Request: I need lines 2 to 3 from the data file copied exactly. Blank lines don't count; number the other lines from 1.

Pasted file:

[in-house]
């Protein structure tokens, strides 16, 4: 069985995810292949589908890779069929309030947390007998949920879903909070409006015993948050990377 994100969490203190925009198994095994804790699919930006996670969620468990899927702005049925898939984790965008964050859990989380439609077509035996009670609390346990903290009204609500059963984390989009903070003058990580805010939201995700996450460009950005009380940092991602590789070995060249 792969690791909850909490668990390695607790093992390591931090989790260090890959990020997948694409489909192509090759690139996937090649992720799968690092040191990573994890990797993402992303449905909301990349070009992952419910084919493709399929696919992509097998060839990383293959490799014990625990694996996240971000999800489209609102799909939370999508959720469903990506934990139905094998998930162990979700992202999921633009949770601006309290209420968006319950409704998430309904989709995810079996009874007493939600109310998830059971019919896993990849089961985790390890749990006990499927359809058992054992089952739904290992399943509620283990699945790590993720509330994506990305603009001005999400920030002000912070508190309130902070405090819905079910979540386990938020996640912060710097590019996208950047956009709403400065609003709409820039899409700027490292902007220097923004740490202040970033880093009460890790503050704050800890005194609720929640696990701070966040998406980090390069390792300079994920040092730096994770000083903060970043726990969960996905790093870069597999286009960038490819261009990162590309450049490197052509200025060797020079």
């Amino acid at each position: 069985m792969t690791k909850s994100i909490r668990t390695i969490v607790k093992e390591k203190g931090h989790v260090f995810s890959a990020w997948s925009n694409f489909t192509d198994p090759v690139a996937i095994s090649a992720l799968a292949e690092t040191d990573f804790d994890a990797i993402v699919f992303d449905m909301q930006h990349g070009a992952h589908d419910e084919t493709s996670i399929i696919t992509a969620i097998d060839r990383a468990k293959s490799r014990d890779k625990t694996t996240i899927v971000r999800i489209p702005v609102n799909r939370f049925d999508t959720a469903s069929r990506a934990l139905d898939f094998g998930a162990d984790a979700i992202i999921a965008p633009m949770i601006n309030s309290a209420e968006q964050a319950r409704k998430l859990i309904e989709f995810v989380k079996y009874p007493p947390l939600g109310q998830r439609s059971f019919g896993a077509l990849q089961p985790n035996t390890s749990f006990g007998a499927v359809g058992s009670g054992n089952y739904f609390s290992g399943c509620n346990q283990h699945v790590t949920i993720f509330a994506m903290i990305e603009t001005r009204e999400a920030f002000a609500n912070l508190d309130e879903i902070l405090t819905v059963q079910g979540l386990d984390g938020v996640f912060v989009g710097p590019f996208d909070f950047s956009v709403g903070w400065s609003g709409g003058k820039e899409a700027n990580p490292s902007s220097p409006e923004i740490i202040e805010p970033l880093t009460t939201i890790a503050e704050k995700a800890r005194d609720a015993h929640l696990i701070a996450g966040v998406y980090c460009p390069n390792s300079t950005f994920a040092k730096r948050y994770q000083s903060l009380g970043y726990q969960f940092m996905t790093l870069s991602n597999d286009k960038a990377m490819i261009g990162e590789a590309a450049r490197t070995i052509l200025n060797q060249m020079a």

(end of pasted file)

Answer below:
């Protein structure tokens, strides 16, 4: 069985995810292949589908890779069929309030947390007998949920879903909070409006015993948050990377 994100969490203190925009198994095994804790699919930006996670969620468990899927702005049925898939984790965008964050859990989380439609077509035996009670609390346990903290009204609500059963984390989009903070003058990580805010939201995700996450460009950005009380940092991602590789070995060249 792969690791909850909490668990390695607790093992390591931090989790260090890959990020997948694409489909192509090759690139996937090649992720799968690092040191990573994890990797993402992303449905909301990349070009992952419910084919493709399929696919992509097998060839990383293959490799014990625990694996996240971000999800489209609102799909939370999508959720469903990506934990139905094998998930162990979700992202999921633009949770601006309290209420968006319950409704998430309904989709995810079996009874007493939600109310998830059971019919896993990849089961985790390890749990006990499927359809058992054992089952739904290992399943509620283990699945790590993720509330994506990305603009001005999400920030002000912070508190309130902070405090819905079910979540386990938020996640912060710097590019996208950047956009709403400065609003709409820039899409700027490292902007220097923004740490202040970033880093009460890790503050704050800890005194609720929640696990701070966040998406980090390069390792300079994920040092730096994770000083903060970043726990969960996905790093870069597999286009960038490819261009990162590309450049490197052509200025060797020079």
């Amino acid at each position: 069985m792969t690791k909850s994100i909490r668990t390695i969490v607790k093992e390591k203190g931090h989790v260090f995810s890959a990020w997948s925009n694409f489909t192509d198994p090759v690139a996937i095994s090649a992720l799968a292949e690092t040191d990573f804790d994890a990797i993402v699919f992303d449905m909301q930006h990349g070009a992952h589908d419910e084919t493709s996670i399929i696919t992509a969620i097998d060839r990383a468990k293959s490799r014990d890779k625990t694996t996240i899927v971000r999800i489209p702005v609102n799909r939370f049925d999508t959720a469903s069929r990506a934990l139905d898939f094998g998930a162990d984790a979700i992202i999921a965008p633009m949770i601006n309030s309290a209420e968006q964050a319950r409704k998430l859990i309904e989709f995810v989380k079996y009874p007493p947390l939600g109310q998830r439609s059971f019919g896993a077509l990849q089961p985790n035996t390890s749990f006990g007998a499927v359809g058992s009670g054992n089952y739904f609390s290992g399943c509620n346990q283990h699945v790590t949920i993720f509330a994506m903290i990305e603009t001005r009204e999400a920030f002000a609500n912070l508190d309130e879903i902070l405090t819905v059963q079910g979540l386990d984390g938020v996640f912060v989009g710097p590019f996208d909070f950047s956009v709403g903070w400065s609003g709409g003058k820039e899409a700027n990580p490292s902007s220097p409006e923004i740490i202040e805010p970033l880093t009460t939201i890790a503050e704050k995700a800890r005194d609720a015993h929640l696990i701070a996450g966040v998406y980090c460009p390069n390792s300079t950005f994920a040092k730096r948050y994770q000083s903060l009380g970043y726990q969960f940092m996905t790093l870069s991602n597999d286009k960038a990377m490819i261009g990162e590789a590309a450049r490197t070995i052509l200025n060797q060249m020079a």